Fantasy Scrapbook
A series of collages exploring the death of my mother

When I was five years old, a drunk driver killed my mother. That moment became part of my story—a story I recently decided to tell as a visual communicator. I spent time combing through mementos, family photos, and boxes of trinkets belonging to my mom to find the source material that would lead to a series of exploratory works. As I went through these memories, I found myself mourning the moments of mother and daughter bonding that never were. So, I created a series of digital collages that act as a fantasy scrapbook. These collages mix family ephemera and humor to tackle issues that I still think about as an adult—my first period, lack of family belonging, and beauty ideals. 
As part of the series, I stepped away from the computer to create a paper collage based on a photo of my mom when she was five. 
I collected magazines published during my mother's childhood and cut out advertisements of automobiles, alcohol, cigarettes, and war stories. From far away, you see a portrait, and when you get up close, all the details tell another story, one that isn't fun to talk about, but it is my story.
ROLE: Creative Concept / Design / Illustration 
Process Details
Rules for Cohesiveness
In order to keep the series cohesive, I set a series of rules to follow while creating the first of what would become three digital collages.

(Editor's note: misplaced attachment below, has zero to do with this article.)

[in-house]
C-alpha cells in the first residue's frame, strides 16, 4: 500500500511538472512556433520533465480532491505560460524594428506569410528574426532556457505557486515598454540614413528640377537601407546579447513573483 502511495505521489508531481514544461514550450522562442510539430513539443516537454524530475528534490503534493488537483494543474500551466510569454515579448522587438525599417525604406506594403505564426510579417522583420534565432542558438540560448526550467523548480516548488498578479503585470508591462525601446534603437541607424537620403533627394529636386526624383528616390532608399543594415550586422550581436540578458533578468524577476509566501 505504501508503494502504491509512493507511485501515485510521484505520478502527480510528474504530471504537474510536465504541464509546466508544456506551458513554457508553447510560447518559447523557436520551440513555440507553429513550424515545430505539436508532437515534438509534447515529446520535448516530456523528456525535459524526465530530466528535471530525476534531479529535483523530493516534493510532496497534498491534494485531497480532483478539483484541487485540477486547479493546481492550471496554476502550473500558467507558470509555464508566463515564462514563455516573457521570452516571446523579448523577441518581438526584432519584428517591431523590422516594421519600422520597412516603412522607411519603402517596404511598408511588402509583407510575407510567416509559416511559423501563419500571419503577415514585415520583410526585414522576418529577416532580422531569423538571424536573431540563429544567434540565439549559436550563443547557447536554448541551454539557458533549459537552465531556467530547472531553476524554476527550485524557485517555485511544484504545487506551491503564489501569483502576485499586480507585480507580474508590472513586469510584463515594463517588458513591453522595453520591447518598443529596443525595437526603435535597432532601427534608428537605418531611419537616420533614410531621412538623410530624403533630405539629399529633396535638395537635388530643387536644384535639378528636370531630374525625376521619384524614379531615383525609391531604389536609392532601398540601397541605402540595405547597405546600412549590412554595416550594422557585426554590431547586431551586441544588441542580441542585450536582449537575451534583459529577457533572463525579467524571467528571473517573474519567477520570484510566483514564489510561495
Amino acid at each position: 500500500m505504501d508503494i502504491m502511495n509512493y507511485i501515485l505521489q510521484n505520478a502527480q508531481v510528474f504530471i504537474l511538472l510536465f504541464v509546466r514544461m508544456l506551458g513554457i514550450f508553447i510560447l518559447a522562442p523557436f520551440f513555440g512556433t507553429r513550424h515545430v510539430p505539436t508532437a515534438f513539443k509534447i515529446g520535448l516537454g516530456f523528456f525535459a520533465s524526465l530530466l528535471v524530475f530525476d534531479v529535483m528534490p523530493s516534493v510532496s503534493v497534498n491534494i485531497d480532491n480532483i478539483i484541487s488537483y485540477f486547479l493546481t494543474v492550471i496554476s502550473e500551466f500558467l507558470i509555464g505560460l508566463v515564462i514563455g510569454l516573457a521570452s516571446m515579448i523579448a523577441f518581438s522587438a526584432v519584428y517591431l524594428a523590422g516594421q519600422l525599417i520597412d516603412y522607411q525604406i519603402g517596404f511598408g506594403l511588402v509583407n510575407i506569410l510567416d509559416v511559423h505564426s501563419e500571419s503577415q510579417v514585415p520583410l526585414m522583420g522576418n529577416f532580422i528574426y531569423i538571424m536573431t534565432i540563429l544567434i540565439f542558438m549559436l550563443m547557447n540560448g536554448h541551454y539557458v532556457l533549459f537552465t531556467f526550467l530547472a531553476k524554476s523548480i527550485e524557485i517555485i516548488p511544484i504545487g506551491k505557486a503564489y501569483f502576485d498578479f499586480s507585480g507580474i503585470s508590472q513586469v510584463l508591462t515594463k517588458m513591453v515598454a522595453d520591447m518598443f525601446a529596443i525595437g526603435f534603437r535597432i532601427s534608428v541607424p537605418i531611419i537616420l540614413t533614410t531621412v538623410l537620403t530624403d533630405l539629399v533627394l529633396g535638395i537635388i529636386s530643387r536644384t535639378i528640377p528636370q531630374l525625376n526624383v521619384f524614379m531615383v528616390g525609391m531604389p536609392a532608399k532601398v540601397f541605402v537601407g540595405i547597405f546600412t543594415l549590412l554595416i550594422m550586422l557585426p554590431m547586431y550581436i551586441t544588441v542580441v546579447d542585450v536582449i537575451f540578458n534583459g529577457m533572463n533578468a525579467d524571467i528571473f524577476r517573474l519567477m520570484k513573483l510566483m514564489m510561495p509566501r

Each collage must...
• Contain a photo of my mother, and of me
• Have an image of a car that contains alcohol
• Use at least one illustration of “death”
• Contain at least one circle
• Incorporate a hand written story

Timelapse of Digital Collage Process
On the third and final collage, I created a time-lapse video of my design process. Since I had the basic rules and concept of the first two collages completed, this collage was the least time consuming, clocking in at around 3.5 hours of arranging, masking, and designing.
Illustration for Paper Collage
My mother was about five years old in this photo — the same age I was when she died. I took a little artistic liberty with the photo, opting to make it a little more visually appealing as I wanted it to feel a bit more balanced and visually interesting— a fantasy school portrait.
The Paper Collage Comes to Life
I started with a base layer of ads for the face. I am using aged paper as a skin tone. Then I cut her face out of my printed template to begin working on the details. Making the eyes was my favorite part, and I'm glad I cut them out initially, as it added character to the collage as I worked through all the other pieces.
I cut ( and re-cut) each piece and roughly arranged them on the board before gluing them down. I found it easier just to cut paper and see if it looked good, rather than worrying too much about the paper color right away. The face started to come together on its own.
When I got into the hair, I used the pencil lines I had drawn as a rough guideline, but each ultimately decided to freehand cut each paper piece. I then realized once I had the paper pieces in place, I had to take a photograph and digitally label each piece  so I could remember the order needed for assembly when it was time to glue them down.
Lastly, I added the dress with puffy sleeve details created with a few cigarette ads and alcohol ads. I also found a vintage Dr. Pepper ad that I just had to use for her dress's collar; the color fir perfectly, and since our last name is Pepper—it seemed like the perfect finishing touch.
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